14th Dec, 2018

Cricket initiative shows the universal power of sport

Liam Moakes 17th Aug, 2018

TWO Afghan refugees who walked across Europe to find a new home have been welcomed with open arms by a Birmingham-based charity cricket programme.

Wicketz – a Lord’s Taverners project using cricket as a tool for change – launched its thriving second city hub in 2017 and it has made a massive impact in a short space of time.

The project specifically targets hard-to-reach areas with weekly cricket workshops in Redditch, Dudley and now Worcester.

Development officer Harry Kitchen says the scheme has helped Ibrahim, a young refugee who spent eight months in the Calais Jungle, turn unimaginable adversity into hope for the future.

“We’ve got a couple of refugees who walked to France, starting with their family and losing them on the way,” he said.

“Then they were on the back of a bus in Birmingham on their own with absolutely nothing.

“We’ve given them that connection to their new community through cricket. Sport is the tool to bring them in and then we work on their life.

“It gives them the confidence to make friends, speak to people and helps them with the language. Cricket is a great way of bringing different backgrounds together.

“Some of them are from such different backgrounds that they wouldn’t bat an eyelid at each other in the street, but with us they mix and make friends.”

The programme aims to establish community cricket clubs in deprived areas where opportunities to play sport are lower than the national average.

As part of Wicketz, regular participants spent three unforgettable days at the programme’s national festival at Repton School in Derbyshire earlier this month.

Uniting the nation

The event brought together Wicketz kids from across the UK, with the West Midlands contingent thrown into teams alongside youngsters from Leyton, London, and Bristol.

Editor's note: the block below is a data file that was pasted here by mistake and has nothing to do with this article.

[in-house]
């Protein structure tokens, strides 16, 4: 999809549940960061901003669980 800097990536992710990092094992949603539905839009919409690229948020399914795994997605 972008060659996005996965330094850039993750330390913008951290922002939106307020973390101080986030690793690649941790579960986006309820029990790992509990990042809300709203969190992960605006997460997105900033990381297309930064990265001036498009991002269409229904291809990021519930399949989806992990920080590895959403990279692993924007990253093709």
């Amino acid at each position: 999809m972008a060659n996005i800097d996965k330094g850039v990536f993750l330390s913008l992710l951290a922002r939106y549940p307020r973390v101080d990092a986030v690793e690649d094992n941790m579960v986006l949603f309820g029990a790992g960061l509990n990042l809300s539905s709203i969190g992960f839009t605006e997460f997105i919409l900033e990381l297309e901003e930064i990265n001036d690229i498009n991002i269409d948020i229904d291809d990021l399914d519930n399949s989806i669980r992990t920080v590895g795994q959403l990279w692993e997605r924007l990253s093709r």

Using the Derbyshire school’s world-class facilities, the eight to 16-year-olds were put through their paces by Moseley-born former England and Worcestershire bowler Kabir Ali – cousin of England and Pears all-rounder Moeen – whilst former England coach Peter Moores tested their fielding skills.

Kitchen, who has a long history of inner-city sports coaching in Birmingham, was moved by a remarkable tale of friends reunited in the leafy surrounds of the Midlands private school.

“It was an incredible three days at Repton and the kids loved it,” he said.

“Some of those from other projects around the country are also refugees and Ibrahim ran into kids he’d seen in the jungle. To see them back together – that’s pretty special.

“We try to help them and, even if it’s just one little change to make a day better for them, it means everything to us.”

Derbyshire all-rounder Luis Reece was alongside Kabir to share his expertise with bat and ball and was enthused by the energy of the young participants.

“Everyone should have the opportunity to play the game we love and this programme offers that to kids who might not otherwise get the chance,” said the former Lancashire man.

“They are talented kids who all came down with a smile on their face and asked me lots of questions, which is very rewarding to see.”

Using cricket as a tool for change, Wicketz is aimed at hard-to-reach youngsters aged eight to 16 within areas of high deprivation across the UK, by engaging young people who live in communities where there are few opportunities to play the game regularly.

For more details about the sessions in Redditch, email West Midlands Wicketz development officer Harry Kitchen at harry.kitchen@wccc.co.uk.

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